By the end of the struggle with the large fish, how has the old man come to think of the fish?what are two quotes from the novel that supports your answer?
In Old Man and the Sea, Santiago respects the fish throughout their battle, refers to him as his brother, and behaves respectfully to him in his thoughts and actions. At one point, the old man "was sorry for the great fish that had nothing to eat and his determination to kill him never relaxed in his sorrow for him." He goes on to speculate: "How many people will he feed…. But are they worthy to eat him? No, of course not. There is no one worthy of eating him from the manner of his behavior and his great dignity." Though his determination to kill the fish never wavers, he has more respect for his dignity and courage than he has for those the fish will feed.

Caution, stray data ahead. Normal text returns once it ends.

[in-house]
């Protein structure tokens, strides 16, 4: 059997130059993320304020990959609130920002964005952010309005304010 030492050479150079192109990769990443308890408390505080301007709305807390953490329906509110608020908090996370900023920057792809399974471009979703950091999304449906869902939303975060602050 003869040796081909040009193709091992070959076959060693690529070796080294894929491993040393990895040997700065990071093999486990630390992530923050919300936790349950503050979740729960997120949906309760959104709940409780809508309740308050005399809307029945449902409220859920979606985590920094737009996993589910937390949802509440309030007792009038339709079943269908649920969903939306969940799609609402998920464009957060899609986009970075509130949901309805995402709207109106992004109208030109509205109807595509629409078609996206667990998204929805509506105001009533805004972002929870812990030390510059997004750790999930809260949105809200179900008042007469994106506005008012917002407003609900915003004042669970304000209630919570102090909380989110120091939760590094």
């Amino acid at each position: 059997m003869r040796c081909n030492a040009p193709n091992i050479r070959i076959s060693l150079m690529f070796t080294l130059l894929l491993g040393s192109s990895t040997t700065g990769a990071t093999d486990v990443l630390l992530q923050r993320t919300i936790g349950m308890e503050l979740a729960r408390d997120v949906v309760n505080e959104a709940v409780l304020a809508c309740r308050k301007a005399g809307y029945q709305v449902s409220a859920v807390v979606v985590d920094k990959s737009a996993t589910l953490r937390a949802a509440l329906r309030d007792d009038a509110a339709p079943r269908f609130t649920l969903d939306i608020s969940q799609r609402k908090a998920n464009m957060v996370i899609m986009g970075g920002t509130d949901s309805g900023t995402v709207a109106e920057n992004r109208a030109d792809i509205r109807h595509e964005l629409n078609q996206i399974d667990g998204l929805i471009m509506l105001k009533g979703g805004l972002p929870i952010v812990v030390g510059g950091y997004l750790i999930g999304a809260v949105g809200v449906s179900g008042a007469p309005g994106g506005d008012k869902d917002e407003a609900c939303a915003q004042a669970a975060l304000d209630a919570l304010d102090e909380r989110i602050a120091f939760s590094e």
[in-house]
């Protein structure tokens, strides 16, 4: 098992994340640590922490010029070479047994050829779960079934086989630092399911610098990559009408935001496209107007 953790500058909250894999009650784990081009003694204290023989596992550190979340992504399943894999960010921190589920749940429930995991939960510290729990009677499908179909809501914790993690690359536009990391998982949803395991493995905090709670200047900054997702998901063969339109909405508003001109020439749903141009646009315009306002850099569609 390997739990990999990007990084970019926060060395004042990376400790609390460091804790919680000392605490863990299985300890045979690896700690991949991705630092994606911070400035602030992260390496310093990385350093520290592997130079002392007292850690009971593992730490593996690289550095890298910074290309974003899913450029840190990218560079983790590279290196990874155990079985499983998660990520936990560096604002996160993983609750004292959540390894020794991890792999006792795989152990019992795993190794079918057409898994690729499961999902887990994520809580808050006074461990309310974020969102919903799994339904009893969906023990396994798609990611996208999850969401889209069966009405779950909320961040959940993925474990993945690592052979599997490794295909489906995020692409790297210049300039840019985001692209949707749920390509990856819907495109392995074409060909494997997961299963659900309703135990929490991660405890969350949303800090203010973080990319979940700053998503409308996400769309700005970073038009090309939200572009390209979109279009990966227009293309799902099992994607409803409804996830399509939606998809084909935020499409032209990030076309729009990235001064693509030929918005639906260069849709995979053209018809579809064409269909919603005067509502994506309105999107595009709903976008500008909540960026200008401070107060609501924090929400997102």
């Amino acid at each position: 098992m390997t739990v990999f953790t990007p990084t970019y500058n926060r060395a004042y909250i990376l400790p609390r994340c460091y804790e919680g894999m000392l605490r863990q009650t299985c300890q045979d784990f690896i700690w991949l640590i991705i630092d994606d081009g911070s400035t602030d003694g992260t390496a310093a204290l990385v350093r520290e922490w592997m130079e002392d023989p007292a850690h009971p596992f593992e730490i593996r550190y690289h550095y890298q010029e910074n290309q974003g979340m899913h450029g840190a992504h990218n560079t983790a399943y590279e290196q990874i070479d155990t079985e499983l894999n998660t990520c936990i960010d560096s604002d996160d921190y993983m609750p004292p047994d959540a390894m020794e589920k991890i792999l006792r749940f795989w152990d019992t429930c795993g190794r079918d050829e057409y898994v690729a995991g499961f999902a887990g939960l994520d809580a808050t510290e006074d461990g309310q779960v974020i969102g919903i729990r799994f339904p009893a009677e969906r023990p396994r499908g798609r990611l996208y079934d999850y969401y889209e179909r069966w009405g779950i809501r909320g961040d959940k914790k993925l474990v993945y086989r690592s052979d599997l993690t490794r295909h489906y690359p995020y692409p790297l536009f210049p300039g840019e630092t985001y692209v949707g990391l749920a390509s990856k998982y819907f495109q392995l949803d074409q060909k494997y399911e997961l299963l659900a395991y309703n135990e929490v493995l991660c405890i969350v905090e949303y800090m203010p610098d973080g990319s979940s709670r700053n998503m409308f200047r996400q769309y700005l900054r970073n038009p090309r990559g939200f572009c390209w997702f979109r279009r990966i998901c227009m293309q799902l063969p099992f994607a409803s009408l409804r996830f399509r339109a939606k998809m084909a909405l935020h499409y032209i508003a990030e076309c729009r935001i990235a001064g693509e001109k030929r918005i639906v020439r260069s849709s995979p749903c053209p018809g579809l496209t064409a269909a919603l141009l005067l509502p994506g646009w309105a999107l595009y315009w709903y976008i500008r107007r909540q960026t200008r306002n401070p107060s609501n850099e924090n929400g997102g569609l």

At the end, when half the fish is gone, Santiago speaks to the fish that remains: "Fish that you were. I am sorry that I went too far out. I ruined us both." His remorse at having risked the fish to the sharks is additionally painful because he had such respect for the fish, and also because he feels that this was, in many ways, his last chance. However, he maintains his optimism till the end, and makes a vow to his fish that he will fight the sharks "until I die."